Groundwater storage trends around the United States as measured by the NASA/German Aerospace Center Gravity Recovery and Climate Experiment (GRACE) satellites between 2003 and 2012.

Groundwater storage trends around the United States as measured by the NASA/German Aerospace Center Gravity Recovery and Climate Experiment (GRACE) satellites between 2003 and 2012. GRACE data show water losses in major U.S. agricultural regions such as (1) California's Central Valley (-1.5 ± 0.1 centimeters, or -0.59 ± 0.04 inches, per year) and (2) the Southern High Plains Aquifer (-2.5 ± 0.2 centimeters, or -0.98 ± 0.08 inches, per year), caused by overreliance on groundwater to supply irrigation water. Regions where groundwater is being depleted as a result of prolonged drought include (3) Houston (-2.3 ± 0.6 centimeters, or -0.9 inches, per year), (4) Alabama (-2.1 ± 0.8 centimeters, or -0.83 inches, per year) and (5) the Mid-Atlantic (-1.8 ± 0.6 centimeters, or -0.71 inches, per year). Water storage is increasing in (6), the flood-prone Upper Missouri River basin (2.5 ± 0.2 centimeters, or 0.98 inches, per year).

The graphs surrounding the main image are monthly time series of GRACE-derived anomalies of total water storage (in centimeter-equivalent water height) for the points annotated (1) - (6). Monthly data are displayed as darker blue lines. Trend lines (in centimeters per year-1), in red, have been added to each time series plot. Monthly errors are shown as light blue shading. Monthly GRACE data were smoothed spatially using a 200-kilometer (124-mile) Gaussian averaging kernel. All time series were smoothed using a low-pass filtering technique to remove signal with periods shorter than four months.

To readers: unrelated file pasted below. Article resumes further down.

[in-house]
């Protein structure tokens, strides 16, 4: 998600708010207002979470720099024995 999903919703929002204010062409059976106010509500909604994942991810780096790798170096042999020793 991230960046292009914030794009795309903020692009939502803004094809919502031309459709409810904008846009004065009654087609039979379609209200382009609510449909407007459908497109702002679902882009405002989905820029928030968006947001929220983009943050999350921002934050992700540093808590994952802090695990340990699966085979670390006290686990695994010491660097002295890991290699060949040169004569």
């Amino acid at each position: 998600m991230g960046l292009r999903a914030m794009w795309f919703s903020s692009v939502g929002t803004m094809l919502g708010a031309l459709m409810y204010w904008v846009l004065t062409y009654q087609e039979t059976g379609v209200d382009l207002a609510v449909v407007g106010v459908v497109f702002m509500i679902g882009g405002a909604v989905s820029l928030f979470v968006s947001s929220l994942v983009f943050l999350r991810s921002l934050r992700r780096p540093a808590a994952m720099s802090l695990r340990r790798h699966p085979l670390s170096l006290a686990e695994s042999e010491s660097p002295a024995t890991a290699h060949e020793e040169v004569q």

Data from UTCSR Release-05 and prepared by Caroline de Linage, UC Irvine.

From J. S. Famiglietti and M. Rodell, Water in the Balance, Science, 340, 1300 (2013). Figure appears as Figure S1 in Supplementary Online Materials.

Grace is a collaborative endeavor involving the Center for Space Research at the University of Texas, Austin; NASA's Jet Propulsion Laboratory, Pasadena, Calif.; the German Space Agency and Germany's National Research Center for Geosciences, Potsdam.

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